Ed was born into a Marxist family. His mother was the daughter of a Polish factory owner and his father a teacher (a professor of politics at the LSE.) His parents were torn between sending Ed and his brother David to a posh public school or to a local state school. The problem with the local state schools was that, as the family was living in Leeds at the time, the local state schools were rubbish. Ed’s father, Ralph, had a difficult choice to make. On the one hand a posh public school would give his children a better education but they offended his Marxist political principles. On the other hand although he was attracted by the social equality of state schools he didn’t want his children’s education to suffer. Thankfully, however, he found a solution. He bought a house for £2 million in the run down London district of Primrose Hill and sent his children to the local comprehensive.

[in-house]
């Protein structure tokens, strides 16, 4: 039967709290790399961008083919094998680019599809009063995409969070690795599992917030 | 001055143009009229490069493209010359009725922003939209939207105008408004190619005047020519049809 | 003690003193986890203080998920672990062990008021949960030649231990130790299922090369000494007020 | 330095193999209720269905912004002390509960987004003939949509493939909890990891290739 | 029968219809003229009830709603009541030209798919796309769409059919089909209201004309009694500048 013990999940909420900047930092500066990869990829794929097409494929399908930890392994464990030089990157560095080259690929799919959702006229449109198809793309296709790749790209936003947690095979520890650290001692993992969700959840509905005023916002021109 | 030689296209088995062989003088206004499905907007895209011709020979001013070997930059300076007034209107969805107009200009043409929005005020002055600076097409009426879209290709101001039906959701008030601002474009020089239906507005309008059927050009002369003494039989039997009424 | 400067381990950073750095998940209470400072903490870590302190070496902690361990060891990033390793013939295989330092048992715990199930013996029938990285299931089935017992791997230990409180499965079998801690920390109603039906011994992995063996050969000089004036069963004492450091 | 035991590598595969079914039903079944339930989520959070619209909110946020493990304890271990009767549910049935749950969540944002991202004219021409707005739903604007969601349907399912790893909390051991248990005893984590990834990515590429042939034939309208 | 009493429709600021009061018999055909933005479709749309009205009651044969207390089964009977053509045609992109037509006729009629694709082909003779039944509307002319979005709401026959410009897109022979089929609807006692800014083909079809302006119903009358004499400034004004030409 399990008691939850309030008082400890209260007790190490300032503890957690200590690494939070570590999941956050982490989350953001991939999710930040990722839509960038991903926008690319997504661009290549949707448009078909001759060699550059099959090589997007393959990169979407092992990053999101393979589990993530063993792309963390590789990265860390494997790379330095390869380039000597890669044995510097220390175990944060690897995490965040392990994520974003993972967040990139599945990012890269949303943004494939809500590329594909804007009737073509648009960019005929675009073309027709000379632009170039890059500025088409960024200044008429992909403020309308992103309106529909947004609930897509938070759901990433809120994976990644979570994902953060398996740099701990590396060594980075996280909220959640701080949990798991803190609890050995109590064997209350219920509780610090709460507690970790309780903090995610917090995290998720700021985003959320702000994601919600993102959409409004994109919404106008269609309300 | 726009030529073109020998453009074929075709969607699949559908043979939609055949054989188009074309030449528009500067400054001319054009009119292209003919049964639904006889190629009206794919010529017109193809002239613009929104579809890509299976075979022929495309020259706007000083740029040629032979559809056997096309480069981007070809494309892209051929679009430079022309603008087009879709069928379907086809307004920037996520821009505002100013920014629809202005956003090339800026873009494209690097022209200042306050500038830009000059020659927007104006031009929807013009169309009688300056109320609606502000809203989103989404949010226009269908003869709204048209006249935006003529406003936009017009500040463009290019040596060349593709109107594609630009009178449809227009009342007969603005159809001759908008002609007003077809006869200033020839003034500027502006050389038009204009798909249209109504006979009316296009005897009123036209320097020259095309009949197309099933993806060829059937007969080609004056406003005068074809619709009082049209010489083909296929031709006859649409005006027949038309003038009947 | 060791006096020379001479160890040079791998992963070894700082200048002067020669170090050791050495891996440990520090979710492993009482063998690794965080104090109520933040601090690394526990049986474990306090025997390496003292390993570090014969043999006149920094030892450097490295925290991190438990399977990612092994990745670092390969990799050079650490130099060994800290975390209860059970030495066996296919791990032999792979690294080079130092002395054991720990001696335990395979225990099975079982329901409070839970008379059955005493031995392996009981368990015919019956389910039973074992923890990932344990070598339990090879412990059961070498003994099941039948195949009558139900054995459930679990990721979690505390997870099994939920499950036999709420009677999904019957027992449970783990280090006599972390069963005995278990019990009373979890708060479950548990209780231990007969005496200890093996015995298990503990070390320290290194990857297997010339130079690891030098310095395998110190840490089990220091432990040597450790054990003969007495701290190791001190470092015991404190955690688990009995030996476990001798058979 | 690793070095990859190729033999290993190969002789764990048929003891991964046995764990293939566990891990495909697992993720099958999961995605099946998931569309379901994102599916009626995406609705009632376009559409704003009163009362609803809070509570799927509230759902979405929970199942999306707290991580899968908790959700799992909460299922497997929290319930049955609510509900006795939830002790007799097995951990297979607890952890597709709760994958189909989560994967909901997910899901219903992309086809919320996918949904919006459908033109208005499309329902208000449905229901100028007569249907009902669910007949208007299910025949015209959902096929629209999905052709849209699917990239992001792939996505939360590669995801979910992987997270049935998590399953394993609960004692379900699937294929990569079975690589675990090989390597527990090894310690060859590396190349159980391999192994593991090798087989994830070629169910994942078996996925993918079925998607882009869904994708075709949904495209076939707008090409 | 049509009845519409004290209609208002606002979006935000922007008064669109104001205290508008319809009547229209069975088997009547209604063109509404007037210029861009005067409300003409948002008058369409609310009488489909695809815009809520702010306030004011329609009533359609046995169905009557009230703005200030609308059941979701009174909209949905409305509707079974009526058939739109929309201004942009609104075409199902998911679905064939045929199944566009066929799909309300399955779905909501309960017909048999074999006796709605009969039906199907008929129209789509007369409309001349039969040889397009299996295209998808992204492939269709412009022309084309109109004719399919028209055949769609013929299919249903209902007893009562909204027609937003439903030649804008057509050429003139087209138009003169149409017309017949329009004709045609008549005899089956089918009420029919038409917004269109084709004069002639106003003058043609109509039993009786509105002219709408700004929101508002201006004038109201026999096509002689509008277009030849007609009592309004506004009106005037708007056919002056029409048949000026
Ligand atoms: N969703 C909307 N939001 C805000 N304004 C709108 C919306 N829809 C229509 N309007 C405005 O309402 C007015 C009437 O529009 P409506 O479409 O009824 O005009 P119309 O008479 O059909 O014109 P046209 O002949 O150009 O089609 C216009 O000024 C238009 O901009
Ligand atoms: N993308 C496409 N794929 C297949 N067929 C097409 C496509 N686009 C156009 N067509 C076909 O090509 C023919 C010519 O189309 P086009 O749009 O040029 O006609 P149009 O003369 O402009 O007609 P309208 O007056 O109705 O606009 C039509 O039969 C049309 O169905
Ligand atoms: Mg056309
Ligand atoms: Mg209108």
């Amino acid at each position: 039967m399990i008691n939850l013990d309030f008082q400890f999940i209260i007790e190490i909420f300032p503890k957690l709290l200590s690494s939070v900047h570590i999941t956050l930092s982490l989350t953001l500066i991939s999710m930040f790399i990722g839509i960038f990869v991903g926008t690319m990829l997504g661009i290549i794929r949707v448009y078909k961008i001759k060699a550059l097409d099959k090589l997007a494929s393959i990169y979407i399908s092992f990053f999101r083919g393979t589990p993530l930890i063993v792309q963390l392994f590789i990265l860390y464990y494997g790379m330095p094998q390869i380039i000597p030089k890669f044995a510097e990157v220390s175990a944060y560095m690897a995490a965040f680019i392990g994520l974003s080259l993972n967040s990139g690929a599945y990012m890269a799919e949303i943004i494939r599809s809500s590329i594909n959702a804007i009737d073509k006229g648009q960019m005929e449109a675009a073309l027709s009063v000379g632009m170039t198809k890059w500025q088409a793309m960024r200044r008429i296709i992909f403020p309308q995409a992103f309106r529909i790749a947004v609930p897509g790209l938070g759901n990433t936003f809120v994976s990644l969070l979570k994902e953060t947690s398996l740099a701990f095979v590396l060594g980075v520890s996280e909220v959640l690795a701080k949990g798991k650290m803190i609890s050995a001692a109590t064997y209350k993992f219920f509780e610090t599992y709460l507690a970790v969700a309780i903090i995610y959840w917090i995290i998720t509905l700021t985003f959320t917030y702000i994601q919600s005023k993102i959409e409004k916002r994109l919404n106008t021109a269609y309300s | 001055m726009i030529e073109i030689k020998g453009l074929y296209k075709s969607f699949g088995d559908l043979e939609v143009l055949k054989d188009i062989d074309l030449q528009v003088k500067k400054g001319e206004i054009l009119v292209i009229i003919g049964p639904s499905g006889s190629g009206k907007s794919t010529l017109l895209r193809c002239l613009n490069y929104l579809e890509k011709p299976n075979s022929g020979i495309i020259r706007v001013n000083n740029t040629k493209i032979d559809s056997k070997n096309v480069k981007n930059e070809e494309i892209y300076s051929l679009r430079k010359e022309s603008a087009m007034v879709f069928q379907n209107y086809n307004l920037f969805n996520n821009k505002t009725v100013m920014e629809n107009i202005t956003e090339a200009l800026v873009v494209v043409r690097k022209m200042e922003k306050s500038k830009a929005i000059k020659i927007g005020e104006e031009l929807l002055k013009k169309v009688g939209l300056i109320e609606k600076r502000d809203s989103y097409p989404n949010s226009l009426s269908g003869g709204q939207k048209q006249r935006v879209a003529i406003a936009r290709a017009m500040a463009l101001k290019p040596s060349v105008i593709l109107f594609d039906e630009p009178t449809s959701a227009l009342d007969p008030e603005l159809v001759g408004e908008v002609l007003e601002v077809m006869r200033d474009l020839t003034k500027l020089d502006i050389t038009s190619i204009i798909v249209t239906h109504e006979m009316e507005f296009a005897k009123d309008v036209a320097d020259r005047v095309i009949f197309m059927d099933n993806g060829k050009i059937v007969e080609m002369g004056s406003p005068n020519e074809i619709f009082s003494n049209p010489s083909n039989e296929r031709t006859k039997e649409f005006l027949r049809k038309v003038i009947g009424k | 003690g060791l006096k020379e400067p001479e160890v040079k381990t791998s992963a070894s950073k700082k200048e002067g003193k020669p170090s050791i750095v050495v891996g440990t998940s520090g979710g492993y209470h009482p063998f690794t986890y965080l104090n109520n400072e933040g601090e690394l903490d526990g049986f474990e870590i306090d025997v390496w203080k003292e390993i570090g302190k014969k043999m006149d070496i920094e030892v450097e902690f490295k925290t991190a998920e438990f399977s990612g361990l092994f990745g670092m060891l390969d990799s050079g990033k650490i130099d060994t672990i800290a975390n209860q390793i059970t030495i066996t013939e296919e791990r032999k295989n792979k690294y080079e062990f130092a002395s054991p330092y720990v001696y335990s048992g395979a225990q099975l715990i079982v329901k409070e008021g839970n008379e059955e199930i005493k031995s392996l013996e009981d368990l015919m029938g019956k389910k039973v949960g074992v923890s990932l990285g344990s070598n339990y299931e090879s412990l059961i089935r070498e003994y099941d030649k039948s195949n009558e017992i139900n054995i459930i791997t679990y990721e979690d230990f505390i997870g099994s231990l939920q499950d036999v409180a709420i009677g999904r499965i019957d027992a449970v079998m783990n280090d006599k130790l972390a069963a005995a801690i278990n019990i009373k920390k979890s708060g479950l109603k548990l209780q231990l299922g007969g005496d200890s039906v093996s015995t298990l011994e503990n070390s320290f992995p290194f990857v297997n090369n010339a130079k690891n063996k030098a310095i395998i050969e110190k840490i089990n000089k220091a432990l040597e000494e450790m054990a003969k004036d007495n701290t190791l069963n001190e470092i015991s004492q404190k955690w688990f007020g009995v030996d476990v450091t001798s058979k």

Ed is intensely proud of the fact he went to a state school and tends to mention it at least every other minute. In a recent article in the Metro he explained, “Going to a state school in north London taught me about life and how to get on with people from all backgrounds. My background means I can feel the pain lots of people are feeling and the struggle in their lives. I went to my local comprehensive and that was an incredibly good education for me, not just about how to pass exams, but about life.”

Ed’s five years at Primrose Hill Comprehensive School were a constant struggle. He had three main ambitions. He wanted to captain the school football team; he wanted to win the heart of Tulisa from N-Dubz – who went to the same school as him; and, most of all, he wanted to win the school debating competition. He came close to achieving all three but lost out on the football team captaincy to John Barnes, lost the heart of Tulisa to his brother David and lost in the final of the school debating competition to the footballer Joe Cole – who was just a little bit too eloquent for Ed on the day.